• Display information in your workplace to increase awareness of domestic violence. DVRC will provide a free employer toolkit to you... just call us at 518-583-0280.
 
 

Is your pooch purple?


Is your pooch purple?


Making It Right

A bar in Texas was at the center of a controversy when an employee posted a sign outside making light of domestic violence. The sign read, "I like my beer like I like my beer like I like my violence... domestic." When a passerby, who happens to to volunteer at a domestic violence shelter, posted the image on facebook and Instagram, her posts garnered national attention. While I find the sign offensive and insensitive, there's a silver lining to this story. When the bar owner learned of the incident, he decided to donate $1 from the purchase of every domestic beer during October in recognition of domestic violence awareness month. He not only took a bad situation and made it right... he demonstrated integrity and leadership.

There are actually two heroes in this story: the bar owner and the woman who cared enough to speak out. Because of her courage, the people who walk past that bar every day stopped to think about the meaning of that sign instead of just passing by and ignoring it or laughing at it. Her simple action changed the social norms in her community.

So that's my tip for today. If you see something, say something. Sometimes the simplest actions are like a pebble tossed into a pond-- they create ripples that continue far beyond the initial impact. As Gandhi said, You must be the change you wish to see in the world."

Making It Right

A bar in Texas was at the center of a controversy when an employee posted a sign outside making light of domestic violence. The sign read, "I like my beer like I like my beer like I like my violence... domestic." When a passerby, who happens to to volunteer at a domestic violence shelter, posted the image on facebook and Instagram, her posts garnered national attention. While I find the sign offensive and insensitive, there's a silver lining to this story. When the bar owner learned of the incident, he decided to donate $1 from the purchase of every domestic beer during October in recognition of domestic violence awareness month. He not only took a bad situation and made it right... he demonstrated integrity and leadership.

There are actually two heroes in this story: the bar owner and the woman who cared enough to speak out. Because of her courage, the people who walk past that bar every day stopped to think about the meaning of that sign instead of just passing by and ignoring it or laughing at it. Her simple action changed the social norms in her community.

So that's my tip for today. If you see something, say something. Sometimes the simplest actions are like a pebble tossed into a pond-- they create ripples that continue far beyond the initial impact. As Gandhi said, You must be the change you wish to see in the world."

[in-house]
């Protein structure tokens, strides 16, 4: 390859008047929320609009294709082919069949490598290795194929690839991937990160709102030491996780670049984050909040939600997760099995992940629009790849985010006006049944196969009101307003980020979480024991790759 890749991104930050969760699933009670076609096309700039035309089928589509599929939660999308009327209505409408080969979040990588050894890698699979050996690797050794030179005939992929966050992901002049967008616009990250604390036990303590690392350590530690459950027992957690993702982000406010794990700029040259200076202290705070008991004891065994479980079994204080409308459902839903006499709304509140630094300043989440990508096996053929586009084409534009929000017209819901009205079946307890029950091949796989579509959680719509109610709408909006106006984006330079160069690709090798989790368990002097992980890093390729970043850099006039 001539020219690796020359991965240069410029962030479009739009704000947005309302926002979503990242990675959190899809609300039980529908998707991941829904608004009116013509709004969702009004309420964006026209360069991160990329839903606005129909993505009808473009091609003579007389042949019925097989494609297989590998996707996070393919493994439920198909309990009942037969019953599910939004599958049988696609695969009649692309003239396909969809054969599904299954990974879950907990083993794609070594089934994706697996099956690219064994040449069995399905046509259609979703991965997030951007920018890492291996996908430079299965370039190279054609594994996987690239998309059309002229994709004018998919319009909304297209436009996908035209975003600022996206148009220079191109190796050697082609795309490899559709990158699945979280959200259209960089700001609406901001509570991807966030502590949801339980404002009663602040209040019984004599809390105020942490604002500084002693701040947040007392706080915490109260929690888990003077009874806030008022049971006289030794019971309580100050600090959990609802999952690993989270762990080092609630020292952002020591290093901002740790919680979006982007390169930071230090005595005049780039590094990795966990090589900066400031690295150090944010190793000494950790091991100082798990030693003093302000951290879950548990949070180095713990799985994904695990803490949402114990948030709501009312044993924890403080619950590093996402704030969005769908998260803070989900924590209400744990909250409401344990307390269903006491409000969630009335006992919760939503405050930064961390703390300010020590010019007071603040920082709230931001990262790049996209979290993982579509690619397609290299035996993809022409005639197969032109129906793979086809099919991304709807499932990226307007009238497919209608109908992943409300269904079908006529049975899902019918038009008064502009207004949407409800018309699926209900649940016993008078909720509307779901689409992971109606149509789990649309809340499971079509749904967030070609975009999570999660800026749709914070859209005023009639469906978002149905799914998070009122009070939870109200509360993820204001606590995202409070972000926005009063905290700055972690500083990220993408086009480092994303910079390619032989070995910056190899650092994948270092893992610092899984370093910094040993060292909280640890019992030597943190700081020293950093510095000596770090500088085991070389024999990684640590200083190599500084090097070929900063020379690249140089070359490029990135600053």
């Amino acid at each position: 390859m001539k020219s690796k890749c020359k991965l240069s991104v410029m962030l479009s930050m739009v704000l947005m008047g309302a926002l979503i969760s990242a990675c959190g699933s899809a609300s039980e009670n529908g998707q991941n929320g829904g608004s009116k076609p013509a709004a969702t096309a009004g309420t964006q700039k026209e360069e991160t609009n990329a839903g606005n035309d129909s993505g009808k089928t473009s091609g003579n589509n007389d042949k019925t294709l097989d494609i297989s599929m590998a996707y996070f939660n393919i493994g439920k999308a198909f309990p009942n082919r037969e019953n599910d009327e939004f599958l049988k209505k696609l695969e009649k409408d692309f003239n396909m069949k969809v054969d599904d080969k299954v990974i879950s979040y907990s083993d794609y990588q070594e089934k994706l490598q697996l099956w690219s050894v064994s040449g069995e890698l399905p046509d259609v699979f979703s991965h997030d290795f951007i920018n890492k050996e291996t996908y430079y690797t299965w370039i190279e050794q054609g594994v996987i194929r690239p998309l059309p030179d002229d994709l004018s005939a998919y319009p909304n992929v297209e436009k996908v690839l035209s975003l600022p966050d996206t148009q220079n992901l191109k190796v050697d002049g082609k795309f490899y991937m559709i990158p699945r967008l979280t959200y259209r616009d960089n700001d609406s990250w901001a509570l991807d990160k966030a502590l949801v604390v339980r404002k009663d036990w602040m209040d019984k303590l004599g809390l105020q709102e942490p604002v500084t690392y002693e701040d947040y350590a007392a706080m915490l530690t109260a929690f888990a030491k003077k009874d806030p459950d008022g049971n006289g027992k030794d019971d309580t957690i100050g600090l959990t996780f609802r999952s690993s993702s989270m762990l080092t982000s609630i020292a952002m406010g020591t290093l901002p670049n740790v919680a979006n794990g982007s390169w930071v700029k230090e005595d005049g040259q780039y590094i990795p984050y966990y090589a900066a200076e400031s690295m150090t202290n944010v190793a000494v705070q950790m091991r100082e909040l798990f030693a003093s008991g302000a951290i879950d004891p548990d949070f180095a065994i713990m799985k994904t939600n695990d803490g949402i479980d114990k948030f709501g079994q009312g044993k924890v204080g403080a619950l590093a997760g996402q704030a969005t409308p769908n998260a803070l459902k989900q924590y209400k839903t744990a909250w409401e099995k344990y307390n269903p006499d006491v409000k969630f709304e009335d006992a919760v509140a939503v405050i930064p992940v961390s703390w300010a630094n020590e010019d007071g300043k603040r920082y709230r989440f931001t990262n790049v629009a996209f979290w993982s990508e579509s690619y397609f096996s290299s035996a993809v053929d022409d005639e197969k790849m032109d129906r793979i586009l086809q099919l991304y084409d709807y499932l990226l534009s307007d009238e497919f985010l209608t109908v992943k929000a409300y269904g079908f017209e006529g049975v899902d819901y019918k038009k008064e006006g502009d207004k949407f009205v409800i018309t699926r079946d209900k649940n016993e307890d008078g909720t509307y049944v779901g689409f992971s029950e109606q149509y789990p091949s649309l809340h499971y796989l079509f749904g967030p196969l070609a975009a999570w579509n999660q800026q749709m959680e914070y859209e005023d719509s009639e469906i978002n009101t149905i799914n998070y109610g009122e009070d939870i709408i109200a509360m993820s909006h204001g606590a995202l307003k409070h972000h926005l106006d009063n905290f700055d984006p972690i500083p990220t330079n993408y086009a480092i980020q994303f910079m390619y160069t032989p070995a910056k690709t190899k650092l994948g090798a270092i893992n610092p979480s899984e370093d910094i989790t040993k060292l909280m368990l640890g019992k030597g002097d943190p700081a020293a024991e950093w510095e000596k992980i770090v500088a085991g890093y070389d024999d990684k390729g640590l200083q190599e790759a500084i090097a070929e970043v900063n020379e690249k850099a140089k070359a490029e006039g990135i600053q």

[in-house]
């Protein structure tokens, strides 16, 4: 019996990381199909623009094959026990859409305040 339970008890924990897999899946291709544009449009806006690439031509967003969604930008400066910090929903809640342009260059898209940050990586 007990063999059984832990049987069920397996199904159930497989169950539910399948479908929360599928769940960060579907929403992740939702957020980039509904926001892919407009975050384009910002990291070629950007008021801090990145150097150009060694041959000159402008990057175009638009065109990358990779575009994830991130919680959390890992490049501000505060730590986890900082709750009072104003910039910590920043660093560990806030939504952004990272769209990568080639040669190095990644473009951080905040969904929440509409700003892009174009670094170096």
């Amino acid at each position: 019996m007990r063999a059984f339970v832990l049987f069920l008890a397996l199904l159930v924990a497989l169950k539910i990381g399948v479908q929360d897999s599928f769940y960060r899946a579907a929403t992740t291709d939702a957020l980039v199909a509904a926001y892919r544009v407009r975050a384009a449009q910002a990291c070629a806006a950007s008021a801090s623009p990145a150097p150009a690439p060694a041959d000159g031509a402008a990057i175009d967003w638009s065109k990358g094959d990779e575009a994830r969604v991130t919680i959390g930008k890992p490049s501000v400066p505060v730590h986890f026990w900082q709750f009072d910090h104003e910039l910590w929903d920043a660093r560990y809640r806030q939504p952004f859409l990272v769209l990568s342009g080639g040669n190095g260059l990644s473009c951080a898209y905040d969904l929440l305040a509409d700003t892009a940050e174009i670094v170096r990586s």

Shine a Light 2013-10-05 22:55:00

The recent  murder/suicide in Saratoga Springs is a tragic reminder that elder abuse is a serious concern. One in ten elders is abused, and 90% of abusers are family members. Elder abuse can take many forms: neglect, physical abuse, social isolation, financial exploitation, emotional or psychological abuse.

When a parent is abused by their adult child, they are often reticent to report the crime to authorities, or even to tell anyone. They may:
  •  be worried about their son or daughter
  •  want to protect him/her
  •  be dependent on the abusive family member for health care or transportation,or
  • feel guilty, "I must have done something wrong raising my child for him/her to treat me this way."  
Victims of elder abuse are our most vulnerable citizens (the median age of abused elders is 77.9 years), yet they're often not able to advocate for themselves. That's why it's important that we all know the signs of elder abuse and take action if we're concerned. Don't know what to look for? Click on this post to view an excellent video, so you can recognize the signs of elder abuse.

Shine a Light 2013-10-05 21:55:00

The recent  murder/suicide in Saratoga Springs is a tragic reminder that elder abuse is a serious concern. One in ten elders is abused, and 90% of abusers are family members. Elder abuse can take many forms: neglect, physical abuse, social isolation, financial exploitation, emotional or psychological abuse.

When a parent is abused by their adult child, they are often reticent to report the crime to authorities, or even to tell anyone. They may:
  •  be worried about their son or daughter
  •  want to protect him/her
  •  be dependent on the abusive family member for health care or transportation,or
  • feel guilty, "I must have done something wrong raising my child for him/her to treat me this way."  
Victims of elder abuse are our most vulnerable citizens (the median age of abused elders is 77.9 years), yet they're often not able to advocate for themselves. That's why it's important that we all know the signs of elder abuse and take action if we're concerned. Don't know what to look for? Click on this post to view an excellent video, so you can recognize the signs of elder abuse.